CBS shake-up: Network has a new boss as cuts loom
Kelly Kahl, the respected head of the CBS television network for five turbulent years, will step down next month, clearing the way for veteran programmer Amy Reisenbach to succeed him.
CBS President George Cheeks announced the moves Wednesday, noting Kahl’s departure was “part of a restructuring and streamlining of leadership at CBS Entertainment.” Reisenbach now will oversee the network’s prime-time, daytime and late-night creative departments, the company announced.
In her expanded role, Reisenbach — a Kahl lieutenant who has been at CBS for 17 years — also will be responsible for comedy and drama development, alternatives and specials, current programming and scheduling and casting.
“She is a passionate advocate for writers, producers and the creative process, with proven programming instincts for what it takes to make and sustain highly successful television series,” Cheeks said in a statement. “She also continues to be a strong proponent for diversity and inclusion and a key figure in the advancements CBS has made in front of and behind the camera in this area.”
The moves are part of a larger restructuring at the network that is expected to result in job cuts.
CBS’ efforts to thin its management ranks comes as television companies brace for a tough 2023 amid linear ratings declines and forecasts for a possible recession that has already put a dent in advertisers’ budgets. Major companies throughout the industry, including Warner Bros. Discovery and NBCUniversal, are cutting hundreds of employees. CBS, which is part of Paramount Global, is also making cuts.
Reisenbach takes the helm as the network has 16 of the top 25 shows this season in broadcast television.
“This Network means so much to the people who work here, the writers and producers who call it home, and the viewers who fall in love with our series,” Reisenbach said in a statement. “I’m excited and proud to continue our tradition of excellence that everyone at this Network strives to exceed every day.”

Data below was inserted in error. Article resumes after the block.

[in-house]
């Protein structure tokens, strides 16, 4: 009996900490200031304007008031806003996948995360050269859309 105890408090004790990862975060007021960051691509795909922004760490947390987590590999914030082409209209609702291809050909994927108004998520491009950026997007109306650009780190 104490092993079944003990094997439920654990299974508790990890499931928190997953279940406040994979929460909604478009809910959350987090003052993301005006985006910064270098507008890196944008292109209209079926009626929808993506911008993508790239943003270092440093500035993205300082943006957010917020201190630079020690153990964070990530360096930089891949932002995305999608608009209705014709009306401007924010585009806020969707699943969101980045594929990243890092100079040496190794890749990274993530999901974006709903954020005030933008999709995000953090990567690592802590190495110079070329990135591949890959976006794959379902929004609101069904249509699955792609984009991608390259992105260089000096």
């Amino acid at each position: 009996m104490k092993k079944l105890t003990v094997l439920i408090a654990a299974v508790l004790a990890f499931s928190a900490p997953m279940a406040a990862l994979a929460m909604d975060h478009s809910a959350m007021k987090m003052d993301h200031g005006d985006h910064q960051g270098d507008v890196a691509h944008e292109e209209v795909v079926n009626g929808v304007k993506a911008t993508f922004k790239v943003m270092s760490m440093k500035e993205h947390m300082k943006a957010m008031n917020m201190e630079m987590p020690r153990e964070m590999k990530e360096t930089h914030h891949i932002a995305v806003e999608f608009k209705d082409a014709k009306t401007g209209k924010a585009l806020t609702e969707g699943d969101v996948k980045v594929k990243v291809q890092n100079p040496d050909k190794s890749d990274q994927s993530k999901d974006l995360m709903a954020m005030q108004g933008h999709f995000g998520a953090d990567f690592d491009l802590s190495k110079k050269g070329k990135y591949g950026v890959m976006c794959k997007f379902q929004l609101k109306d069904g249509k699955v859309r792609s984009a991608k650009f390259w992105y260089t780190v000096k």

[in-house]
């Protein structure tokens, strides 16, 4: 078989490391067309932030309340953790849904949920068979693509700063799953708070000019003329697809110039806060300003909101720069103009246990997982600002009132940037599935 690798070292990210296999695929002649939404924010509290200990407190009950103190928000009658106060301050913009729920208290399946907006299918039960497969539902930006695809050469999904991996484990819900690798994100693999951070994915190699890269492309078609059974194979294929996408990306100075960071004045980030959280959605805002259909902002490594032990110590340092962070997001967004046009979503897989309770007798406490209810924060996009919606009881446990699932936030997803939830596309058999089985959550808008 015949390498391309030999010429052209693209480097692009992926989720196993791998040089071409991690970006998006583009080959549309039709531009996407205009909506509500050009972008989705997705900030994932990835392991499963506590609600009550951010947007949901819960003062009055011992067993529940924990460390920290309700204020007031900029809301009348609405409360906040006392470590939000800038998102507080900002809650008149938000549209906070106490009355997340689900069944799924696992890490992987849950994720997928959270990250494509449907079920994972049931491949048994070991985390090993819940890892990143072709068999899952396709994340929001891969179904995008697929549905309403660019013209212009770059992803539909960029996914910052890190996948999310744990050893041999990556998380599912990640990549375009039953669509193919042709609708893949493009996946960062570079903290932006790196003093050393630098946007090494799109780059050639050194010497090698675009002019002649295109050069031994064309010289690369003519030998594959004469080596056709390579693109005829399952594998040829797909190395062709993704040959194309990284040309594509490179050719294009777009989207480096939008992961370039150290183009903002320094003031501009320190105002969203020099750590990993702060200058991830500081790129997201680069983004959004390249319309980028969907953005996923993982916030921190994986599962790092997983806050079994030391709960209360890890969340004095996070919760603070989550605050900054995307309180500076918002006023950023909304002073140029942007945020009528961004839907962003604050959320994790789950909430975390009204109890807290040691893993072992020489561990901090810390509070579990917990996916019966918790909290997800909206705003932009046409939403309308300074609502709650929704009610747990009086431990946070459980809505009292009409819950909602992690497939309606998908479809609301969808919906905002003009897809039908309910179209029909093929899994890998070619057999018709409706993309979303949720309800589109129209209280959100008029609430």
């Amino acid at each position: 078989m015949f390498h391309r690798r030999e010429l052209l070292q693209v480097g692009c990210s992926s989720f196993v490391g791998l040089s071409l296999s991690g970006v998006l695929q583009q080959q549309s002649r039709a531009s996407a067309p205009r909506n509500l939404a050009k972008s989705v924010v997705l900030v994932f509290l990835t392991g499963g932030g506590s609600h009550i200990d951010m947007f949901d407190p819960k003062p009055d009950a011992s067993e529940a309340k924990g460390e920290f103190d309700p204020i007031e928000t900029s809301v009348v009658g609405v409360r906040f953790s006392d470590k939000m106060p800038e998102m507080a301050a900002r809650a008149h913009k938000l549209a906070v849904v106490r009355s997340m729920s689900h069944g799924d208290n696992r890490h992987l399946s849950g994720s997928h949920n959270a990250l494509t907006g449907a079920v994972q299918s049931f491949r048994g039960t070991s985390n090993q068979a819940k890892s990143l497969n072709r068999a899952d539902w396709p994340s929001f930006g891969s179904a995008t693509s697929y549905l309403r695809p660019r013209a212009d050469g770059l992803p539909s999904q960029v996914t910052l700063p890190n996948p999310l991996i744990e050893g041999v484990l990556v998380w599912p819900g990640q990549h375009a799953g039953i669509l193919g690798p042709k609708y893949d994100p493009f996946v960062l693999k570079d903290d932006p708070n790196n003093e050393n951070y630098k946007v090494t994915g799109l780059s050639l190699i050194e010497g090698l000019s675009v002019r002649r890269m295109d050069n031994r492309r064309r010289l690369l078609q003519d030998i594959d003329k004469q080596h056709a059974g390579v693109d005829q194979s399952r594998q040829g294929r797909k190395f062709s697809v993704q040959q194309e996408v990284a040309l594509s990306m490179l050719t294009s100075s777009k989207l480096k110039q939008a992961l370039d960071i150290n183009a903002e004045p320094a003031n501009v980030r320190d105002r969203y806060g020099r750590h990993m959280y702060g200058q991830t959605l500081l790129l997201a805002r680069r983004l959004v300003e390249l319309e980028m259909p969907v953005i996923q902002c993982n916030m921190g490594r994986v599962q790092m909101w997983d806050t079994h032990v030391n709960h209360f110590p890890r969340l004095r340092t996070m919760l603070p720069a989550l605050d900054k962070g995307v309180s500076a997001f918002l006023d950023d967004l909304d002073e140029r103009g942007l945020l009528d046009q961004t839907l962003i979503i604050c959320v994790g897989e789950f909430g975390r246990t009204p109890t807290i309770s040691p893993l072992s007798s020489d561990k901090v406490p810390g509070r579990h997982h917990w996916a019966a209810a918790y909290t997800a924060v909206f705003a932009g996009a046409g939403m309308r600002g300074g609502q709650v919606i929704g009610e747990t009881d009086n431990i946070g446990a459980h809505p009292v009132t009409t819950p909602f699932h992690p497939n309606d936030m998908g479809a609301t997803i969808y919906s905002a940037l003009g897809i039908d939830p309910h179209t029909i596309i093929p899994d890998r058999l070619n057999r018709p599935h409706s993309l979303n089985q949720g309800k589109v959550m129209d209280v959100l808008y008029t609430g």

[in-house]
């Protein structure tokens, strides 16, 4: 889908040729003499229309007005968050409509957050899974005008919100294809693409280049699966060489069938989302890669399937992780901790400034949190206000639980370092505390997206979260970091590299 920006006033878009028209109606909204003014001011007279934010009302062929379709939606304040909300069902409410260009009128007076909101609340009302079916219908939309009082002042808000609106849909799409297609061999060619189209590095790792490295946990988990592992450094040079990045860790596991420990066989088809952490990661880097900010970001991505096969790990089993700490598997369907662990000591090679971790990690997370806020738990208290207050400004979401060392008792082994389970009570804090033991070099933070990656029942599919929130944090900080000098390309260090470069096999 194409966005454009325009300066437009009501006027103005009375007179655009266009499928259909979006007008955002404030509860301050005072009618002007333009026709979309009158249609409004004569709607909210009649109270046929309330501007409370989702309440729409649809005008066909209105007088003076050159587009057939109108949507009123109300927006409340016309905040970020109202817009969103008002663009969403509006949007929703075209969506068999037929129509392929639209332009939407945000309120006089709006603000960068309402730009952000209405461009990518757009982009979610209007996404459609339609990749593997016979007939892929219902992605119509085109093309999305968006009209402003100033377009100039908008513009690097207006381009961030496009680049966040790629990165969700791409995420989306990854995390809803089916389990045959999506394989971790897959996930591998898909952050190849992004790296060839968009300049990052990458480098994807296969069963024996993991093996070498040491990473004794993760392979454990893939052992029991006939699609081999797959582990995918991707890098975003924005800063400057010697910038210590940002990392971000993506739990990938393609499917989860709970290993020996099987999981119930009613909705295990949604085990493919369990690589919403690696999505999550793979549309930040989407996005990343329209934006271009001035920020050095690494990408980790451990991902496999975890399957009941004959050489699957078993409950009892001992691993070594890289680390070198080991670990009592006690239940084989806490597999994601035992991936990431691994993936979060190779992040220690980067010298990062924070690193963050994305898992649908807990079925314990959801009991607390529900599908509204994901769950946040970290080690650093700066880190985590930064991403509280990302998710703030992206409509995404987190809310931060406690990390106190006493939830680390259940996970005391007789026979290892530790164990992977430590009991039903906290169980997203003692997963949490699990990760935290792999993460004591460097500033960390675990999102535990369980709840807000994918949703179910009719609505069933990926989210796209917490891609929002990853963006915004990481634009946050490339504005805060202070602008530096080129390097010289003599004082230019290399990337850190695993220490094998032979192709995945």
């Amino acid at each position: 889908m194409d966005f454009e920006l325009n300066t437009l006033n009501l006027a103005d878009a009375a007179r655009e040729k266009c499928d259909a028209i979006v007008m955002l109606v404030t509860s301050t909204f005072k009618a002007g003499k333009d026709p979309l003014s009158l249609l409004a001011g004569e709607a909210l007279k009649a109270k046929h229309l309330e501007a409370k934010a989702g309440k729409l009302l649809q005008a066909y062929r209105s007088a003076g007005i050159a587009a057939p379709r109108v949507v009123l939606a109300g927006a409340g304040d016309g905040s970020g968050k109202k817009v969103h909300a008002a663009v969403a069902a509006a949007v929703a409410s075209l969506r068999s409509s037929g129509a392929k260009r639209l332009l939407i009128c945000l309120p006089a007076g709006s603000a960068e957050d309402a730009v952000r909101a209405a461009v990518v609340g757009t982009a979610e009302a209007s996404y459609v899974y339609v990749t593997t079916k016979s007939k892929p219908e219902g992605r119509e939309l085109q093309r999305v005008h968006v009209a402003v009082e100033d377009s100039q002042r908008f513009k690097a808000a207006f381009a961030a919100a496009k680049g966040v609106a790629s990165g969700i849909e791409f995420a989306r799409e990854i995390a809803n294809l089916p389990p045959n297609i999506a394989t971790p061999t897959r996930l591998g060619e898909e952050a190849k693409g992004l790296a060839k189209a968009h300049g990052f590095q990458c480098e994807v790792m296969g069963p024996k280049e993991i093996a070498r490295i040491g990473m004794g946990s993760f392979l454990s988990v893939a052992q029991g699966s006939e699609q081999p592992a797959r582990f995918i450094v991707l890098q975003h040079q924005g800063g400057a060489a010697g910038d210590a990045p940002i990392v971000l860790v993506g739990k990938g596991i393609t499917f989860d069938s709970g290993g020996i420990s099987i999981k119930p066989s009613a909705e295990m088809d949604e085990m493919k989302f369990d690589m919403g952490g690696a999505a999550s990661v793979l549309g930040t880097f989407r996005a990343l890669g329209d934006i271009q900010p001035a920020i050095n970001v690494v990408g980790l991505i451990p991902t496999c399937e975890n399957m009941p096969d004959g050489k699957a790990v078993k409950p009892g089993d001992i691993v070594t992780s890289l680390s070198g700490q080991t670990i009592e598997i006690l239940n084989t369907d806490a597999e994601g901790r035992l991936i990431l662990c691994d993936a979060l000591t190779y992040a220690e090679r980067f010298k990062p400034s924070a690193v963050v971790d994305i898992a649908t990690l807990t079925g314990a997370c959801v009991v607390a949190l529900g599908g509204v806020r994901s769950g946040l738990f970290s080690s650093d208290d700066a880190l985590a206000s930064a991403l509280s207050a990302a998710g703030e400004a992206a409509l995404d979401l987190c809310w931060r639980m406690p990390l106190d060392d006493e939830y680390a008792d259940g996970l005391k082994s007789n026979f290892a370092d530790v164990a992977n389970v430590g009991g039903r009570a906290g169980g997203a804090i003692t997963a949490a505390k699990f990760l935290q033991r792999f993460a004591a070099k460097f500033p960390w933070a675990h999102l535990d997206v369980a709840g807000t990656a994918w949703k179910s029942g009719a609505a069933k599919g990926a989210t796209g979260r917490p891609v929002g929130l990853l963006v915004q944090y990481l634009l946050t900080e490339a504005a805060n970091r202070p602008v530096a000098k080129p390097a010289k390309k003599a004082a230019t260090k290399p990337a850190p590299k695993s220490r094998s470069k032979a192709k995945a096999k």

She will report to Cheeks.
CBS also said that Thom Sherman, the senior executive vice president for programming, would leave the network by year’s end and segue into a producer role where he will develop shows for CBS and the streaming service Paramount+.
Reisenbach joined CBS in 2005 as a general manager of current programs and became a vice president six years later. She worked her way up the ranks, and became executive vice president of current programs at CBS in 2017. Before joining CBS, she worked at the Warner Bros. Television studio. She is a graduate of the University of Arizona with a bachelor’s degree in social and behavioral sciences.
Kahl provided key leadership to the network that has weathered much upheaval in the past five years.
Observers said Kahl understood the roots and heritage of the storied network and was astute at protecting CBS’ position with viewers amid the seismic changes in the media business. He was the unflappable architect of the industry’s most stable prime-time schedule, one that elevated CBS to the top of the broadcast network heap for 19 of the last 20 television seasons.
Kahl, in an email to the CBS staff, said that working at CBS for the past 26 years “was an absolute honor and privilege.”
“I started here as a scheduler when we were in 3rd place and loved battling into 1st, but I’m especially proud of our accomplishments during my run as entertainment president over the past five years,” Kahl wrote.
“We delivered tangible improvements in diversity and inclusion in front of and behind the camera, held our teams together and focused during the pandemic, and launched numerous hit series that maintained CBS #1 status,” Kahl said.